What does he say on tax? He has promised to get the tax burden down once inflation is under control saying “it is a question of when, not if”, but warned rivals “it is not credible to promise lots more spending and lower taxes”.

What does he say on defence spending? He views the Nato target of 2% of GDP as a “floor and not a ceiling” and notes it is set to rise to 2.5% “over time” but refuses to set “arbitrary targets”.

What is his position on identity politics? He has criticised “trends to erase women via the use of clumsy, gender neutral language”.

How did he vote in the 2016 Brexit referendum? Leave

Constituency: Richmond (Yorks)

Votes in the second round of the leadership contest: 101

Next Tory Party leader odds: 5/4

Penny Mordaunt

Bio: A colourful MP for Portsmouth North, Ms Mordaunt has represented the constituency since 2010. Born in Torquay, her mother died of breast cancer when she was 15. After college, she did stints working on George W Bush’s presidential campaigns. She also appeared on reality TV diving show Splash in 2014.

Age: 49

Ministerial experience: Currently Trade Minister, has had Cabinet jobs in the defence and international development briefs.

What did she do before politics? She was a magician’s assistant while in college before a career in public relations.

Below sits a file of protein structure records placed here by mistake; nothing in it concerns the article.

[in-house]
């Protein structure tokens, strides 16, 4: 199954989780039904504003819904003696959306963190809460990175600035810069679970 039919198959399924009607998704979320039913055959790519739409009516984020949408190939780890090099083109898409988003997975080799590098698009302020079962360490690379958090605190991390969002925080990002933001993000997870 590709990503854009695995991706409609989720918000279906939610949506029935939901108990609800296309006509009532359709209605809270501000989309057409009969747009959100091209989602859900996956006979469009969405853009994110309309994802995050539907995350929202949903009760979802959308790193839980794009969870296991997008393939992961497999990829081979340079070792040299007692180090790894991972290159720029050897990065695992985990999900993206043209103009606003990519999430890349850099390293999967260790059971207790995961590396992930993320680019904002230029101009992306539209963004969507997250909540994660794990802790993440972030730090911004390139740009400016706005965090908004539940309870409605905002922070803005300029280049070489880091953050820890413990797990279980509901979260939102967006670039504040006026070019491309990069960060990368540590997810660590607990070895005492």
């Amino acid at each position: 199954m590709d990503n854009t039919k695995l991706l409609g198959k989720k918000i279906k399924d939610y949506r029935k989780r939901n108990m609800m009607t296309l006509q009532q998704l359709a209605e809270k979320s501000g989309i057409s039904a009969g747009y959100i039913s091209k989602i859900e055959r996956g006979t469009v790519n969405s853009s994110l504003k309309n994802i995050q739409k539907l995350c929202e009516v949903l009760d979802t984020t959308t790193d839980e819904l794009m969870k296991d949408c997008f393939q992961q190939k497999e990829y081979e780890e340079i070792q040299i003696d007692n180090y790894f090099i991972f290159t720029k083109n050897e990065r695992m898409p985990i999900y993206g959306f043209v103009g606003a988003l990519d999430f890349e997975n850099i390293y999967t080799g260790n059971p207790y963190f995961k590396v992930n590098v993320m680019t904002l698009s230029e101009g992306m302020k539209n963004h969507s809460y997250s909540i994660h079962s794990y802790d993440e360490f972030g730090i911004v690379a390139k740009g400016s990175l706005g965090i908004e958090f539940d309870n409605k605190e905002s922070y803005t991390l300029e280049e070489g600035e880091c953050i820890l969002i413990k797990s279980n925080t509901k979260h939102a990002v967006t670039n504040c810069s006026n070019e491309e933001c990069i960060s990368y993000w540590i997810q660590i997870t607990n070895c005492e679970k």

What does she say about tax? She has pledged a 50% cut in VAT on fuel. But she insists she will maintain control of the public finances.

What does she say on defence spending? She stands by the manifesto commitment to the Nato target but would also create a civil defence force to supplement the military.

Where does she stand on identity politics? She said: “It was Margaret Thatcher who said ‘Every prime minister needs a Willie’. A woman like me doesn’t have one.”

How did she vote in the 2016 Brexit referendum? Leave

Constituency: Portsmouth North

Votes in the second round of the leadership contest: 83

Next Tory Party leader odds: 2/1

Liz Truss

Bio: Born in Oxford, her father was a maths professor and her mother was a nurse. Both left-wing voters, they and her family moved to Paisley, near Glasgow, when Truss was four. As a child she was brought up on anti-Thatcher demonstrations, while she was also a Liberal Democrat for a brief period in her youth. It was only later that she became interested in right-wing politics and the Conservative Party. She is married to husband Hugh, who she met at the 1997 Conservative Party conference and has two teenage daughters.

Age: 46

Ministerial experience: Current Foreign Secretary.

What did she do before politics? Worked as an economist for Shell and Cable and Wireless and was then a deputy director for right-of-centre think tank Reform.

What does she say on tax? She has pledged to “start cutting taxes from day one”, reversing April’s rise in National Insurance and promising to keep “corporation tax competitive”.